With the release of Alexander Payne’s “Nebraska” imminent, along with what will undoubtedly be a full-frontal campaign to get Bruce Dern an Oscar nomination, Dern has been trudging – more gracefully than his character, Woody Grant, perhaps – down Memory Lane. The result has been gold for connoisseurs of film lore. Like his recollection that “The Wild Angels” – the original outlaw biker movie and ancestor of “Easy Rider” — was created by the student body of the University of Corman.
“We didn’t realize then what it meant, but we were there,” Dern said, referring, of course, to the school of director/producer Roger Coman. “On the set of “Wild Angels’ we had Francis Coppola, Peter Bogdanovich, Jonathan Demme and Henry Jaglom. As crew.”
One of the things about “Nebraska” that’s obviously tickled Dern, the totemic figure among indie character actors, is working with a studio, in this case Paramount — the same studio for which, in 1977, he made “Black Sunday,” playing a deranged Vietnam vet who plans to bomb the Super Bowl from the Goodyear blimp.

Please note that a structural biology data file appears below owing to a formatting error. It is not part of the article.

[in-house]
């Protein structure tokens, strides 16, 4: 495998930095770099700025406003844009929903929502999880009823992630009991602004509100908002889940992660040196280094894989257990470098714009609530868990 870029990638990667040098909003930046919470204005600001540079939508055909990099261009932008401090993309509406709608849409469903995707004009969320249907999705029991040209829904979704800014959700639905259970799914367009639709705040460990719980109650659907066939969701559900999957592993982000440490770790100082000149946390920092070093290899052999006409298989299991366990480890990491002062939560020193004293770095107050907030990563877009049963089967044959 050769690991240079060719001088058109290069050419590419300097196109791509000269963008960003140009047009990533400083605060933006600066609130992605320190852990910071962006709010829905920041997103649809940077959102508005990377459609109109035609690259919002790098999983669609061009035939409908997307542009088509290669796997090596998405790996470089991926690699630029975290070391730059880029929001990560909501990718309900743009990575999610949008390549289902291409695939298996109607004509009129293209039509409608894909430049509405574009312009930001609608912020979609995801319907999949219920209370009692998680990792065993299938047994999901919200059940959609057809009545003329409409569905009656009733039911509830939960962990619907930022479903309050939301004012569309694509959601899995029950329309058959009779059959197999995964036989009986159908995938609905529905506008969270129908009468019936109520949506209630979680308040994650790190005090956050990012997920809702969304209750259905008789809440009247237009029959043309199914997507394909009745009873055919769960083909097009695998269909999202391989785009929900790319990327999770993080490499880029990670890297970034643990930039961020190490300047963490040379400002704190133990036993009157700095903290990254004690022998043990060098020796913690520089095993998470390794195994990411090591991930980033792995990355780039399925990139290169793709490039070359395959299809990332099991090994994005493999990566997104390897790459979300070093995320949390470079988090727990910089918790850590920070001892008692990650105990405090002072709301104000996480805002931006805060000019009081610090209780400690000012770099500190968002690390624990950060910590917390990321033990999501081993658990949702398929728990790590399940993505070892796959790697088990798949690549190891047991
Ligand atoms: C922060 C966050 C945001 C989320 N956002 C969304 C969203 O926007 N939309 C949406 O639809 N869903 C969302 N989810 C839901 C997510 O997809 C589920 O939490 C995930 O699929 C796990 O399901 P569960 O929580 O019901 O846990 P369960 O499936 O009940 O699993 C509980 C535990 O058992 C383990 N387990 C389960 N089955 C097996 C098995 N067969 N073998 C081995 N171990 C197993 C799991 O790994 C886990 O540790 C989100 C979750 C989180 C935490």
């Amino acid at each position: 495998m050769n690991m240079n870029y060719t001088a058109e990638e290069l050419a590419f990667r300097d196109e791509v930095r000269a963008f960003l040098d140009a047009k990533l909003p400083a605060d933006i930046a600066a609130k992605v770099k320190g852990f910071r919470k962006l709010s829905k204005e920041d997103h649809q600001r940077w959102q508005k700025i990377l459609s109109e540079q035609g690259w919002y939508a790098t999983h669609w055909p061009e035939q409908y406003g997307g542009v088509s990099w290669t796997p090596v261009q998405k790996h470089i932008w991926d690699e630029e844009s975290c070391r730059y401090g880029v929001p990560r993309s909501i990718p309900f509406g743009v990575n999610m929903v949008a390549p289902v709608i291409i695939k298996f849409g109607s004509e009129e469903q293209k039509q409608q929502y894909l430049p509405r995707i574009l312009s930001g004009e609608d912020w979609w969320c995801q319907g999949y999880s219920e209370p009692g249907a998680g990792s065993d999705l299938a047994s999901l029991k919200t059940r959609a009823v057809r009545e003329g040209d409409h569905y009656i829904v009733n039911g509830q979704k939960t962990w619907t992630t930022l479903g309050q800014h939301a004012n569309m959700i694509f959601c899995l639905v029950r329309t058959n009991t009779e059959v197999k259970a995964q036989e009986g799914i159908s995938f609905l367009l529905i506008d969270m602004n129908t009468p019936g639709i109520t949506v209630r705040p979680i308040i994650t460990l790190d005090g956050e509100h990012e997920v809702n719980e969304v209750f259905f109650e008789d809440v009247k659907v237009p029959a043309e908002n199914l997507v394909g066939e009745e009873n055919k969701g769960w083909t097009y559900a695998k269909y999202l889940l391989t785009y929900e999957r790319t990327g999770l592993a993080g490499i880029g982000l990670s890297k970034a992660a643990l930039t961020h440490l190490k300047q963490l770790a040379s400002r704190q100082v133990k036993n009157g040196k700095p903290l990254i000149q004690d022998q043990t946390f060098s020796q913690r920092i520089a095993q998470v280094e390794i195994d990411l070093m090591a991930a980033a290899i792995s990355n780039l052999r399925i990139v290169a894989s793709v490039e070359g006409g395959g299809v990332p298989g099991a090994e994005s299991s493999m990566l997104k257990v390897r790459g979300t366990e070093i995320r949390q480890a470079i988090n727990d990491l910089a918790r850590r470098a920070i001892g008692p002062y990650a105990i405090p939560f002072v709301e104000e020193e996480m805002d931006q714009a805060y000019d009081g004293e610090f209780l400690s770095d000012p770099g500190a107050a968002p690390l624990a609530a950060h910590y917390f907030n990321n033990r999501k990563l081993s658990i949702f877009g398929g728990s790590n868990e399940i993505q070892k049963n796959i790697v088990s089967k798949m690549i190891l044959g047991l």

Back in the mid-‘70s, “Paramount and Universal had a terrible fight over remaking ‘King Kong,’” Dern recalled. “And Paramount won and got the rights to make it” referring to the unlamented version with Jessica Lange, Jeff Bridges and Charles Grodin, and directed by John Guillermin (“The Towering Inferno,” “The Blue Max”).
“So around the time ‘Black Sunday’ came out, Universal had a movie called ‘The 2-Minute Warning’ about a sniper, John Cassavetes, in a football stadium. It came out about two months before we did. And just to get back at Paramount, Universal put a little blimp in their big ads everywhere. There was no blimp in the movie at all. It was just a big F-You to Paramount because they got beat out. Paramount was just better at what they did.”
“Studio rivalries were always good for the business,” Dern said, philosophically, “but that was the only time I was involved in one.”